Last Thursday brought a quite unexpected treat. Business activity was polarised by an 8am conference call and a 5pm meeting and I suddenly realised that I had the perfect opportunity to wander around a museum at my leisure and, simultaneously, find sanctuary from the stifling city. New York was literally a city in heat, sweating profusely as the lank humidity enveloped it.
The subway was a revelation, however. That the station was clean and the train punctual was satisfying enough but, on stepping into the compartment, I was transported in more ways than one. The air conditioning was so cooling and so calming that I felt mildly disappointed that my rendezvous was only two stops uptown. Momentarily refreshed, I alighted and wandered in the vague direction of the museum. Having comprehensively proved to myself that I still had not mastered the city grid, I retired to an excellent café for lunch, enjoyed both sandwich and view, flirted with my book and marvelled at the sight of New Yorkers in various states of undress. I marvelled even more at the preponderance of large men walking small dogs and young men walking old women.
It was one of those rare days when there is a perfect symmetry in all one does. The subway trip was brief but invigorating, my initial walk aimless but diverting, lunch both fulfilling and illuminating. These were all themes that would be encapsulated at my destination and so it was, after getting lost again in a suitably agreeable way, I found myself standing outside that pintsized firecracker of a museum, the Frick Collection.
I could remember very little about my last visit except that I knew I had to come again. I certainly didn’t remember the sloppy customer care, epitomised by one long queue which grew ever longer until I pointed it out to the oblivious society matron ensconced at the front desk. Worse still was the surly security guard who was adamant that I could not bring my bottle of water inside but then waved me through without even a cursory frisk. Lucky nobody came armed with a penknife that day. Cultural terrorism takes many forms and I find it unbelievable that the custodians of such a collection could be so casual in this regard.
Once inside the main body of the building, my mood changed markedly. I was invited to take an audio guide about the collection and its contents, introduced by Samuel Sacks, the museum director, with further contributions on nominated works by resident curators and experts. And what a collection! It reminded me a little of the Uffizi in that, at almost every turn, one confronts a masterpiece. It is, of course, minuscule by comparison but I struggled to find a mediocre picture. Certainly, there were some that I enjoyed less than others but the Old Master component was outstanding. There were a smattering of impressionist paintings that were finely executed but this genre, on the whole, doesn’t make my heart sing.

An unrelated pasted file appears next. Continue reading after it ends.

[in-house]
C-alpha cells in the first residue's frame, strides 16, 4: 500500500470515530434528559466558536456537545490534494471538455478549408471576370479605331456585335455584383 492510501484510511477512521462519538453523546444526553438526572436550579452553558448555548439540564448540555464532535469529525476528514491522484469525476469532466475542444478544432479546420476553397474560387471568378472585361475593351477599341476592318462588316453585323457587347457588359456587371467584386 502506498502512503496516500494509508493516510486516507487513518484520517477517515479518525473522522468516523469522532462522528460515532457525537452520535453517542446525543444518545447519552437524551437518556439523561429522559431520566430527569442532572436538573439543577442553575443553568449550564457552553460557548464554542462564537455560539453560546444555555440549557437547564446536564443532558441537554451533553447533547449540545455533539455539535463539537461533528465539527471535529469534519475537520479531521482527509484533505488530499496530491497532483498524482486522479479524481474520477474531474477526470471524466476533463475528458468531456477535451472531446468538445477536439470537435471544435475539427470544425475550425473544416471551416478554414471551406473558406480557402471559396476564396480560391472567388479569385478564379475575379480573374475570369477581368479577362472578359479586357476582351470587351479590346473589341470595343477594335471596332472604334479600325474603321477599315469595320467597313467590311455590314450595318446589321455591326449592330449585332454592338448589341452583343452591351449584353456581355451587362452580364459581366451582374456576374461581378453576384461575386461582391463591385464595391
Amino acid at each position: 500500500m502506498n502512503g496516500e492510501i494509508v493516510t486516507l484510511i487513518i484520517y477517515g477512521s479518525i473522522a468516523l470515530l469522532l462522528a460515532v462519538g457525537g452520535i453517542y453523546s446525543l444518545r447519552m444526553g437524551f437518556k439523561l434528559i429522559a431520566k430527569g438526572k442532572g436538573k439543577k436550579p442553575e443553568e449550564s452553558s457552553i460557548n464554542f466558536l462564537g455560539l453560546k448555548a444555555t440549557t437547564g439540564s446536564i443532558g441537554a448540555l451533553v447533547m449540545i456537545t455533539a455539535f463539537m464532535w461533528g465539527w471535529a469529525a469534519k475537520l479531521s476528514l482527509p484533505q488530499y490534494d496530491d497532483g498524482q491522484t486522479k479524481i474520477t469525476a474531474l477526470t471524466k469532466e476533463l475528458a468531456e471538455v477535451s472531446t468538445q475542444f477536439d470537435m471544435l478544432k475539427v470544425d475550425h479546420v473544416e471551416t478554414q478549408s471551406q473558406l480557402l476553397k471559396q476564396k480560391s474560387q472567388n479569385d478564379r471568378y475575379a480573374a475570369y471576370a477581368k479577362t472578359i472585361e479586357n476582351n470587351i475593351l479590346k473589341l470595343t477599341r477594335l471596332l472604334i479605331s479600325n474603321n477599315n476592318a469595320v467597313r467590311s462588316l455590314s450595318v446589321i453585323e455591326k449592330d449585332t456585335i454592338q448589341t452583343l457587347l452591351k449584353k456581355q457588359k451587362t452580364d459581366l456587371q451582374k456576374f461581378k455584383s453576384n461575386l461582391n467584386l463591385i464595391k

I can’t honestly say I much lingered over the English portraitists either although all the usual suspects were well represented. I did appreciate, nevertheless, Frick’s clear desire to seek matching pairs although the most arresting example of this was a magnificent pieta, ironically acquired by Frick’s daughter to complement a similar work he had bought earlier. It transpired that the initial one was produced by a journeyman artist as a copy of the original but it is amazing that two versions, dating from around 1460, sit side by side. That first room yielded, in my view, two of the finest works in the collection, those by Van Eyck and Memling. The former had a most luminous quality while the latter’s portrait of an unknown man was compelling in its conviction and simplicity. As I moved from one room to another, I was entranced. Van Dyck, Hals, Vermeer, Rembrandt, El Greco, Titian, Veronese, Bronzino, Turner, Goya, Ingres and plenty more besides.